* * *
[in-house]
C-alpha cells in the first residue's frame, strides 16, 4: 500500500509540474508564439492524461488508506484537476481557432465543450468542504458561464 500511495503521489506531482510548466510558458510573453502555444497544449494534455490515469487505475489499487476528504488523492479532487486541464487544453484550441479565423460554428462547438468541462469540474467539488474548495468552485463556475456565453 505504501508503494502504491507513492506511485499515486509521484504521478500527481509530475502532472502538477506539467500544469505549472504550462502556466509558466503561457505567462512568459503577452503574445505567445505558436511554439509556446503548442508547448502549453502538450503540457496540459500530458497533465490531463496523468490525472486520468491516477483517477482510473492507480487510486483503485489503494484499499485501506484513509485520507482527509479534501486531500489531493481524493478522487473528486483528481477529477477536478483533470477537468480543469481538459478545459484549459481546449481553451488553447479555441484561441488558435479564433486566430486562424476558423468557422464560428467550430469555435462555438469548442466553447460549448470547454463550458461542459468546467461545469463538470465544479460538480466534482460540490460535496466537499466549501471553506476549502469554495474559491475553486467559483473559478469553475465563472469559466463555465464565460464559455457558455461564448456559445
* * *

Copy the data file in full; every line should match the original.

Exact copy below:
[in-house]
C-alpha cells in the first residue's frame, strides 16, 4: 500500500509540474508564439492524461488508506484537476481557432465543450468542504458561464 500511495503521489506531482510548466510558458510573453502555444497544449494534455490515469487505475489499487476528504488523492479532487486541464487544453484550441479565423460554428462547438468541462469540474467539488474548495468552485463556475456565453 505504501508503494502504491507513492506511485499515486509521484504521478500527481509530475502532472502538477506539467500544469505549472504550462502556466509558466503561457505567462512568459503577452503574445505567445505558436511554439509556446503548442508547448502549453502538450503540457496540459500530458497533465490531463496523468490525472486520468491516477483517477482510473492507480487510486483503485489503494484499499485501506484513509485520507482527509479534501486531500489531493481524493478522487473528486483528481477529477477536478483533470477537468480543469481538459478545459484549459481546449481553451488553447479555441484561441488558435479564433486566430486562424476558423468557422464560428467550430469555435462555438469548442466553447460549448470547454463550458461542459468546467461545469463538470465544479460538480466534482460540490460535496466537499466549501471553506476549502469554495474559491475553486467559483473559478469553475465563472469559466463555465464565460464559455457558455461564448456559445